This one I recommend.

This one I recommend.

Stephen Lang as the Blind Man.

Stephen Lang as the Blind Man in ‘Don’t Breathe’.

Tense and ferocious; well-crafted,

Tense and ferocious; well-crafted,

Apparently the biggest star of this year’s horror films was darkness itself. Twice in a short time have we seen movies that serve to bring out that primal fear of not knowing what it hides. In Lights Out, which I will probaly talk about more in October, a dangerous creature appears wherever shadows are cast and light has little to no reach. In Don’t Breathe, an old man who’s very much used to seeing nothing subjects a trio of burglars to the pitch blackness he sees every day, and then uses his remaining senses to hunt them down.

Directed and partially written by Fede Alvarez (the seemingly forgotten Evil Dead remake), the film premiered at the South by Southwest festival in March but didn’t reach theaters until the past couple of weeks. The trailers got me hooked (it’s the first time in ages I haven’t skipped a YouTube ad), the reviews made me even more interested and the viewing was both sickly exhilerating and grisly in the best sense of the word.

We begin by getting to know Rocky (Jane Levy), who comes from a broken Detroit home with a cruel mother and a much younger sister. She has a boyfriend, called Money (Daniel Zovatto), and a hopeless admirer named Alex (Dylan Minnette), whose father works in security and thus holds keys to many of the households in the suburbia. Thanks to this, the three delinquents spend their time breaking into people’s homes and making money on stolen goods. It’s like Facebook pages without the fanbase. I can’t take that back, nor do intend to.

One night they target the home of an elderly Blind Man played by Stephen Lang, who is awoken by their entry and anxiously gets up to look for them. At first, this makes our anti-heroes (sans the always ruthless Money) feel remorseful about what they’ve done, but it isn’t long until the Blind Man’s true colors reveal themselves and a nail-biting and claustraphobic cat-and-mice game commences. It’s hard to know who to root for, yes, but having a number of morally ambigious characters confront each other in this way is still intriguing. It worked for Quentin Tarantino in The Hateful Eight, right?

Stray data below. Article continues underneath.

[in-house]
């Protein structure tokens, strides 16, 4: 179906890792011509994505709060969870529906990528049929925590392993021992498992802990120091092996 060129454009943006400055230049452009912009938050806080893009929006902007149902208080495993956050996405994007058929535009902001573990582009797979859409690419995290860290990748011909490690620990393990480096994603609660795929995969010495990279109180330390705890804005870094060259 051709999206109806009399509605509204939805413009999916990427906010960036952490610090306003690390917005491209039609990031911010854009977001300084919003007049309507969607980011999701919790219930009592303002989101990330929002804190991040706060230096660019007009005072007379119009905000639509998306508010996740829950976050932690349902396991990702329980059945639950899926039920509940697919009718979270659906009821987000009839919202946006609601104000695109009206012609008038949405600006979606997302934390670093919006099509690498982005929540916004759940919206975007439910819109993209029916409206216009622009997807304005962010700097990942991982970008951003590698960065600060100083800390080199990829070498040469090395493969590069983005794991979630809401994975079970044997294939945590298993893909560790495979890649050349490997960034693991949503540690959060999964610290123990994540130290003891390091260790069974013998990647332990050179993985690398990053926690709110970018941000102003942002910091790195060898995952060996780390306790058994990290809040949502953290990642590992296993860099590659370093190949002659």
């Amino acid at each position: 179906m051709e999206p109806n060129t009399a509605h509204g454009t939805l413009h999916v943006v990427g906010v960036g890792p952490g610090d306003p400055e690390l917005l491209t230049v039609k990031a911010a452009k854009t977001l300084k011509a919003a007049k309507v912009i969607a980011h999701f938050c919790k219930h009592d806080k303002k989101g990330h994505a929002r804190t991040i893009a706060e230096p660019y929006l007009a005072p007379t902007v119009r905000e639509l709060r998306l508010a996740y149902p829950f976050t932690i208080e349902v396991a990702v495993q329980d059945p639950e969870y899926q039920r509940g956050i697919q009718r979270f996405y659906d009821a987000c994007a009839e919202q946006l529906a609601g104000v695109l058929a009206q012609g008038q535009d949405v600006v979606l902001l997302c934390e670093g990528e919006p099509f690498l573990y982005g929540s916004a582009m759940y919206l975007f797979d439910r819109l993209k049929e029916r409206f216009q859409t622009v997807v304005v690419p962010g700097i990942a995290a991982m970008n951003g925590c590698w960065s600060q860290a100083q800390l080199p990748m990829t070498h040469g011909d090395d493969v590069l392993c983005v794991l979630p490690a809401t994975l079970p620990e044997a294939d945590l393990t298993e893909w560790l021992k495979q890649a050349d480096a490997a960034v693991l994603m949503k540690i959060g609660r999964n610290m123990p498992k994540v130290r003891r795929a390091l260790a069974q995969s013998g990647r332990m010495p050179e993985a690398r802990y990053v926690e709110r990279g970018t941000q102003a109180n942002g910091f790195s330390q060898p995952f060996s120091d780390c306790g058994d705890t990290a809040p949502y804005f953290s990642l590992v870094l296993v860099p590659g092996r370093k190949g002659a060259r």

do not wantI don’t know if the nature of the Blind Man is meant to be a “twist” (some of the reviews I’ve read seem to insist as much), seeing as it’s given away in the trailers and implied by the tagline. I didn’t issue a spoiler warning on this review since I believe that, even in the age of Terminator 5 and Batman v Superman, we can’t possibly be that bad at keeping plot secrets from being given away completely by a film’s marketing.

There were some select moments in Don’t Breathe that struck me as unintentionally humorous and a sequel hook that seemed, to put it mildly, totally unnecessary. Ultimately, however, I strongly enjoyed it. I appreciated seeing so much of it in real time, with plenty of long shots that give us a great idea of what the interior of the house looks like, and tension that rises at a nigh perfect pace. I also liked Stephen Lang significantly more here than in Avatar. Now I’m definitely sure I want him to play Cable when they produce the unavoidable follow-up to Deadpool.

That said, I do speculate that this film doesn’t evoke the same harrowing paranoia as Lights Out does (at least judging from the comments some of my more reliable friends have made about it), which is about a malicious being that hides in the dark and can attack you anywhere. You don’t really need to worry about the scenario in Don’t Breathe unless you break into old folks’ houses for a living, in which case you probably deserve whatever befalls you afterwards. Nevertheless, Alvarez and his cast and crew do a proficient job at making the viewer relate to the characters’ claustraphobia and the intensity they must feel as the faintest noise they make could cause their death.

Don’t Breathe is remarkably intense and discomforting for (just about) the entirity of its runtime, sweetly brutal in its violence, refreshing in its use of night-vision as opposed to dark-blue lighting to simulate dimness, and performed just as expertly as it is shot and directed. But as per always, what I recommend is not that you see this film at a busy theater in the company of excitable idiots who shriek and chatter with their friends upon so much as the slightest movement of a background prop, but rather that you wait for a home release, pop the disc into a system of your choice, and watch it all alone with your lights switched off.

You can thank me right now.

4/5 whatever